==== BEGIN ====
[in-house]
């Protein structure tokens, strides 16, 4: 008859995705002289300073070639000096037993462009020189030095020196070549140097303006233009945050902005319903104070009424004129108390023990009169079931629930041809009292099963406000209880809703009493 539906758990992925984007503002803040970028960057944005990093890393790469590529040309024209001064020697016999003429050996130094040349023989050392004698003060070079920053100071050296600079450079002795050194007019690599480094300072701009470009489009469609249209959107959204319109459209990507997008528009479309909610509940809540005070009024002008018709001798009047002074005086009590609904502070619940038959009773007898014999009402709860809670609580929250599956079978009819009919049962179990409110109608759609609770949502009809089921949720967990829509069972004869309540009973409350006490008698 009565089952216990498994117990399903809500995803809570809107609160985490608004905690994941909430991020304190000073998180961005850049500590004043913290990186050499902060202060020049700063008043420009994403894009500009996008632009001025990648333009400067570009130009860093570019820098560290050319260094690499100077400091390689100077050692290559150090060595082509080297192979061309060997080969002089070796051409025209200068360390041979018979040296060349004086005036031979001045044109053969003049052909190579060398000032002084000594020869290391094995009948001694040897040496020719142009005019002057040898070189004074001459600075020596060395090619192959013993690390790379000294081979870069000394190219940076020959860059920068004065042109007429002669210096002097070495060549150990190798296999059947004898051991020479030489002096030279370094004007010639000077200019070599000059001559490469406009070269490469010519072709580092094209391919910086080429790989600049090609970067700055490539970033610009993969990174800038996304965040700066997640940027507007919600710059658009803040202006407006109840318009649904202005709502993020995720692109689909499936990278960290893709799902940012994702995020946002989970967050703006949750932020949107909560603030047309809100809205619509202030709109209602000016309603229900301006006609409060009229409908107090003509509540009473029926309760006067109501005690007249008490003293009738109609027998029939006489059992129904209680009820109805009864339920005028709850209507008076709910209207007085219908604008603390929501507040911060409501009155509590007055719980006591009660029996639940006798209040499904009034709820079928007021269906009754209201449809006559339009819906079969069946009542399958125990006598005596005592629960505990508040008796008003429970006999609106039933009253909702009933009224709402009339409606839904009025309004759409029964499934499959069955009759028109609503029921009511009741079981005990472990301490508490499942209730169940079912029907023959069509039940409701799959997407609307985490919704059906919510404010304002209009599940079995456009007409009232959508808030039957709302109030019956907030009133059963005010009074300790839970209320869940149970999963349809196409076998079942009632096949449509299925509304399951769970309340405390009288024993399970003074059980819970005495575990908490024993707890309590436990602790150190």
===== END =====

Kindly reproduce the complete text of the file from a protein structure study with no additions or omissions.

[in-house]
């Protein structure tokens, strides 16, 4: 008859995705002289300073070639000096037993462009020189030095020196070549140097303006233009945050902005319903104070009424004129108390023990009169079931629930041809009292099963406000209880809703009493 539906758990992925984007503002803040970028960057944005990093890393790469590529040309024209001064020697016999003429050996130094040349023989050392004698003060070079920053100071050296600079450079002795050194007019690599480094300072701009470009489009469609249209959107959204319109459209990507997008528009479309909610509940809540005070009024002008018709001798009047002074005086009590609904502070619940038959009773007898014999009402709860809670609580929250599956079978009819009919049962179990409110109608759609609770949502009809089921949720967990829509069972004869309540009973409350006490008698 009565089952216990498994117990399903809500995803809570809107609160985490608004905690994941909430991020304190000073998180961005850049500590004043913290990186050499902060202060020049700063008043420009994403894009500009996008632009001025990648333009400067570009130009860093570019820098560290050319260094690499100077400091390689100077050692290559150090060595082509080297192979061309060997080969002089070796051409025209200068360390041979018979040296060349004086005036031979001045044109053969003049052909190579060398000032002084000594020869290391094995009948001694040897040496020719142009005019002057040898070189004074001459600075020596060395090619192959013993690390790379000294081979870069000394190219940076020959860059920068004065042109007429002669210096002097070495060549150990190798296999059947004898051991020479030489002096030279370094004007010639000077200019070599000059001559490469406009070269490469010519072709580092094209391919910086080429790989600049090609970067700055490539970033610009993969990174800038996304965040700066997640940027507007919600710059658009803040202006407006109840318009649904202005709502993020995720692109689909499936990278960290893709799902940012994702995020946002989970967050703006949750932020949107909560603030047309809100809205619509202030709109209602000016309603229900301006006609409060009229409908107090003509509540009473029926309760006067109501005690007249008490003293009738109609027998029939006489059992129904209680009820109805009864339920005028709850209507008076709910209207007085219908604008603390929501507040911060409501009155509590007055719980006591009660029996639940006798209040499904009034709820079928007021269906009754209201449809006559339009819906079969069946009542399958125990006598005596005592629960505990508040008796008003429970006999609106039933009253909702009933009224709402009339409606839904009025309004759409029964499934499959069955009759028109609503029921009511009741079981005990472990301490508490499942209730169940079912029907023959069509039940409701799959997407609307985490919704059906919510404010304002209009599940079995456009007409009232959508808030039957709302109030019956907030009133059963005010009074300790839970209320869940149970999963349809196409076998079942009632096949449509299925509304399951769970309340405390009288024993399970003074059980819970005495575990908490024993707890309590436990602790150190």